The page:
Ex-judge convicted of killing his wife says he helped her commit suicide | iNFOnews | Thompson-Okanagan's News Source

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Ex-judge convicted of killing his wife says he helped her commit suicide

Former Quebec Court of Appeal Judge Jacques Delisle walks out of a courtroom, facing charges of first degree murder Wednesday, May 9, 2012 in Quebec City. Delisle, sentenced to life in prison for murdering his wife, says he helped her commit suicide. THE CANADIAN PRESS/Jacques Boissinot
March 18, 2015 - 2:20 PM

MONTREAL - A former Quebec judge sentenced to life in prison for murdering his wife says he lied to police about the circumstances surrounding her death and hid from the court the fact he helped her commit suicide.

Jacques Delisle told Radio-Canada in an interview to be broadcast Thursday he lied because he was scared of what their family would think if they found out he helped her kill herself.

The former Quebec Court of Appeal justice, who is incarcerated at the Sainte-Anne-des-Plaines institution northwest of Montreal, did not testify at his trial but his lawyer argued Nicole Rainville, 71, committed suicide in 2009 without help.

The Crown alleged Delisle killed his wife in order to live with his mistress and avoid a costly divorce settlement.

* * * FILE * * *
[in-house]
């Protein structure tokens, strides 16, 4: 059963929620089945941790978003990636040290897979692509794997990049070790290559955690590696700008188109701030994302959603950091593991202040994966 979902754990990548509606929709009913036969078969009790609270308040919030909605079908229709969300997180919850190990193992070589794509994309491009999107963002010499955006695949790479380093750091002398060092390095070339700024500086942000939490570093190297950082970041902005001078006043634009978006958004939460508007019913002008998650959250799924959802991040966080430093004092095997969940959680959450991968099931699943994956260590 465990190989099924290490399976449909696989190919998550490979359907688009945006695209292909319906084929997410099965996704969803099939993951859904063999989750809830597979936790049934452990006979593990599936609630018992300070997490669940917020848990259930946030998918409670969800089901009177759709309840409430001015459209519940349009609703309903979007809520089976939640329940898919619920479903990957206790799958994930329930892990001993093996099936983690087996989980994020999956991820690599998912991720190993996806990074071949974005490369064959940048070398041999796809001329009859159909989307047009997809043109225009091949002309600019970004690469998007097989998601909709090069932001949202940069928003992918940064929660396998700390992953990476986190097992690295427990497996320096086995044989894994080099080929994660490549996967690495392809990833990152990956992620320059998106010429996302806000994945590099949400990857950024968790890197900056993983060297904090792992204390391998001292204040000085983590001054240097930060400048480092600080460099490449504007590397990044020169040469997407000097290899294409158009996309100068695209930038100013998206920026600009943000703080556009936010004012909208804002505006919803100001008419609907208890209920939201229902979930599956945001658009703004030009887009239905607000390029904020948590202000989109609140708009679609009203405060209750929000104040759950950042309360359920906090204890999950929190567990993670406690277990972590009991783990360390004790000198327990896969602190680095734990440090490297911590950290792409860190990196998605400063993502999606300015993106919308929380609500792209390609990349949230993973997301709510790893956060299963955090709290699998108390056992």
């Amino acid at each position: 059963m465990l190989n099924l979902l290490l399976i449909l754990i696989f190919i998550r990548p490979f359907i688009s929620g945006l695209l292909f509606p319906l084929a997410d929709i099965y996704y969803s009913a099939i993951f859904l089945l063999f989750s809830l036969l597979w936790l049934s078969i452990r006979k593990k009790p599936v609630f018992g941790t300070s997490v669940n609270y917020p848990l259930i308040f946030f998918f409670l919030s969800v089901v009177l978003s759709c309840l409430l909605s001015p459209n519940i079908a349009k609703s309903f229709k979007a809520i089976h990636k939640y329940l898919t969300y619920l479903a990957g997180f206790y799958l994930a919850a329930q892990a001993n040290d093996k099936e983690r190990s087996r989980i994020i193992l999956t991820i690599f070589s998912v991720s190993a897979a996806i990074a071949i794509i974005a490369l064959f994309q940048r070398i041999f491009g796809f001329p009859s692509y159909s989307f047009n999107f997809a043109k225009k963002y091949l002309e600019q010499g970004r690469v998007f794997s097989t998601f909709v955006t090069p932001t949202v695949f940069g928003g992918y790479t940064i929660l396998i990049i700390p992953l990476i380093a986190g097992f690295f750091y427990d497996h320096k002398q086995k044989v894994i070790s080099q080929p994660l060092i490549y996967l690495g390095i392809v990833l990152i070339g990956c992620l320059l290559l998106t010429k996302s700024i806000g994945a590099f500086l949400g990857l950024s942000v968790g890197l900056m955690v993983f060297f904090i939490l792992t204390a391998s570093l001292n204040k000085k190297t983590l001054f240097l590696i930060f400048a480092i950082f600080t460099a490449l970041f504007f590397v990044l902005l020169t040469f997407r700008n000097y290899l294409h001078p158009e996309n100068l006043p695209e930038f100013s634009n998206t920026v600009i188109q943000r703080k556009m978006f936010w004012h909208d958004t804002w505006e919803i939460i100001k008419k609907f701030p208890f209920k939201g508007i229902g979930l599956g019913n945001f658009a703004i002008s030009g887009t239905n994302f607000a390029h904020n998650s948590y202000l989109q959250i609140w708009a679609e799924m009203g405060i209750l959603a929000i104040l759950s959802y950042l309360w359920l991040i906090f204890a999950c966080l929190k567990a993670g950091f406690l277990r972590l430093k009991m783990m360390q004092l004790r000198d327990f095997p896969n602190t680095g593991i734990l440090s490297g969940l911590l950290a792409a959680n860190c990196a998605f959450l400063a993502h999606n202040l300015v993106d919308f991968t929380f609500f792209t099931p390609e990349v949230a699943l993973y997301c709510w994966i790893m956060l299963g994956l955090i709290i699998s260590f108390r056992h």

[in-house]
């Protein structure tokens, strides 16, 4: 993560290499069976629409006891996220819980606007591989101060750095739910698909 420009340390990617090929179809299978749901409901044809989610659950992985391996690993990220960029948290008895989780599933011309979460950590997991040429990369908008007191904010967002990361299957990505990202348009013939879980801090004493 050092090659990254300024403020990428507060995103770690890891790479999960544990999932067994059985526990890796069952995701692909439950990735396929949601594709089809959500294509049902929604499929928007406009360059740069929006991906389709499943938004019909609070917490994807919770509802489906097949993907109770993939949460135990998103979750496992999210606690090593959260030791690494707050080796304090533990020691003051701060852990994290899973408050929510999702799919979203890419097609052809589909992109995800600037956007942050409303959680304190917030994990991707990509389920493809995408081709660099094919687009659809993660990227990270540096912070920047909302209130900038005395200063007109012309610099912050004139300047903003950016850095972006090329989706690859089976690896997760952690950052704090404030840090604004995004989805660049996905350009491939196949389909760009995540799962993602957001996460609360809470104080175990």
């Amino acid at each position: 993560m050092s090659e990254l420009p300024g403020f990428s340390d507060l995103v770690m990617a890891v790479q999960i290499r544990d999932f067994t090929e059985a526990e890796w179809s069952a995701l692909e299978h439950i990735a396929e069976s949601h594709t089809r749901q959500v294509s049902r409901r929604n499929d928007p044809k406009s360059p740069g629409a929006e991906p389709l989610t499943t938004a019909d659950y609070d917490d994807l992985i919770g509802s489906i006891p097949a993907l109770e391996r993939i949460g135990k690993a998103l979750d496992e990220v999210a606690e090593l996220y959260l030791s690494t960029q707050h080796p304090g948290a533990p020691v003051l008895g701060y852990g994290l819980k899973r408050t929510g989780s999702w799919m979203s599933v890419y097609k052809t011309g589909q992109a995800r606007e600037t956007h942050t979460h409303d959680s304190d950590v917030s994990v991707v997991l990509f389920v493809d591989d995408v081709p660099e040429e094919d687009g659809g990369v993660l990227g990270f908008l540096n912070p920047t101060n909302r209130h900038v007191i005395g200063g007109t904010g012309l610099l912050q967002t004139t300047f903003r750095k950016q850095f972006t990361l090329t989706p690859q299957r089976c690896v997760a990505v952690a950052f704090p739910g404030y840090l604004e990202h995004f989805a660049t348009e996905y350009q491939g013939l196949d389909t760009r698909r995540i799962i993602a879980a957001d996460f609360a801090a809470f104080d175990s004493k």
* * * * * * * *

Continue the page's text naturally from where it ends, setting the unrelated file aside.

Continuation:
He was convicted of murder and sentenced to life in prison in 2012. He tried unsuccessfully to have his conviction overturned at the Quebec Court of Appeal and the Supreme Court of Canada.

Delisle told "Enquete," Radio-Canada's investigative program, that in 2009 his disabled wife wanted to die and asked him to retrieve a pistol in the house.

He said he charged the weapon and gave it to Rainville.

The ex-judge added that before he left the house he tried to dissuade her from taking her life.

Rainville was found dead at her home with a bullet in her head.

Helping a person commit suicide is a criminal act and carries a maximum sentence of 14 years.

The CBC's French-language network also reported that Delisle's new lawyer, Toronto-based James Lockyer, will ask the federal justice minister to review his client's conviction. If the minister believes legal errors were made, he can order a new trial or refer the matter to the appeals court.

Lockyer, who helped found the Association in Defence of the Wrongly Convicted, refused an interview request.

News from © The Canadian Press, 2015
The Canadian Press

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